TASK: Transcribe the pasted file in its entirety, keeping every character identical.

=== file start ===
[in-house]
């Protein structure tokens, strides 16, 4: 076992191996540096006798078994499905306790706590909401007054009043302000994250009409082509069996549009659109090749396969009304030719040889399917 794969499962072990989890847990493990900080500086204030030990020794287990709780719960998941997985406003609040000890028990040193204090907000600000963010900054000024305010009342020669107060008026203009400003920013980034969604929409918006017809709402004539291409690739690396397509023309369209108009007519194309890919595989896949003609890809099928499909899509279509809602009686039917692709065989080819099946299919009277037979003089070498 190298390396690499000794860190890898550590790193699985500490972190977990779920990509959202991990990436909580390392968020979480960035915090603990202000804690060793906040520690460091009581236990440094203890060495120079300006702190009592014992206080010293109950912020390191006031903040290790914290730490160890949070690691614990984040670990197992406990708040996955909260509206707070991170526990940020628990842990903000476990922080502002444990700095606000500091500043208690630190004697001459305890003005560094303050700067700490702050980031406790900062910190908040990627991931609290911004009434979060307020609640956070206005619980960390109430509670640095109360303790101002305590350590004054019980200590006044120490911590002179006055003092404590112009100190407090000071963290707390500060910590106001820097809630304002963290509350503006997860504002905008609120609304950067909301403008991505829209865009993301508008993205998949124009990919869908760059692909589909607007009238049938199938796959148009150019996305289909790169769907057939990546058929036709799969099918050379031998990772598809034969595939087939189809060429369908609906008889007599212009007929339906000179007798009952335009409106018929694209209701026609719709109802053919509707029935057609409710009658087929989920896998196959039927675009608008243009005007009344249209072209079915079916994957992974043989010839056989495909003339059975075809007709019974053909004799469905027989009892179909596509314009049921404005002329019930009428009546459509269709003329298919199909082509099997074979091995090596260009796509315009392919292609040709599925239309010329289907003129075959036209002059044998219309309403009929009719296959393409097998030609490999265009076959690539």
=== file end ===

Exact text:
[in-house]
């Protein structure tokens, strides 16, 4: 076992191996540096006798078994499905306790706590909401007054009043302000994250009409082509069996549009659109090749396969009304030719040889399917 794969499962072990989890847990493990900080500086204030030990020794287990709780719960998941997985406003609040000890028990040193204090907000600000963010900054000024305010009342020669107060008026203009400003920013980034969604929409918006017809709402004539291409690739690396397509023309369209108009007519194309890919595989896949003609890809099928499909899509279509809602009686039917692709065989080819099946299919009277037979003089070498 190298390396690499000794860190890898550590790193699985500490972190977990779920990509959202991990990436909580390392968020979480960035915090603990202000804690060793906040520690460091009581236990440094203890060495120079300006702190009592014992206080010293109950912020390191006031903040290790914290730490160890949070690691614990984040670990197992406990708040996955909260509206707070991170526990940020628990842990903000476990922080502002444990700095606000500091500043208690630190004697001459305890003005560094303050700067700490702050980031406790900062910190908040990627991931609290911004009434979060307020609640956070206005619980960390109430509670640095109360303790101002305590350590004054019980200590006044120490911590002179006055003092404590112009100190407090000071963290707390500060910590106001820097809630304002963290509350503006997860504002905008609120609304950067909301403008991505829209865009993301508008993205998949124009990919869908760059692909589909607007009238049938199938796959148009150019996305289909790169769907057939990546058929036709799969099918050379031998990772598809034969595939087939189809060429369908609906008889007599212009007929339906000179007798009952335009409106018929694209209701026609719709109802053919509707029935057609409710009658087929989920896998196959039927675009608008243009005007009344249209072209079915079916994957992974043989010839056989495909003339059975075809007709019974053909004799469905027989009892179909596509314009049921404005002329019930009428009546459509269709003329298919199909082509099997074979091995090596260009796509315009392919292609040709599925239309010329289907003129075959036209002059044998219309309403009929009719296959393409097998030609490999265009076959690539």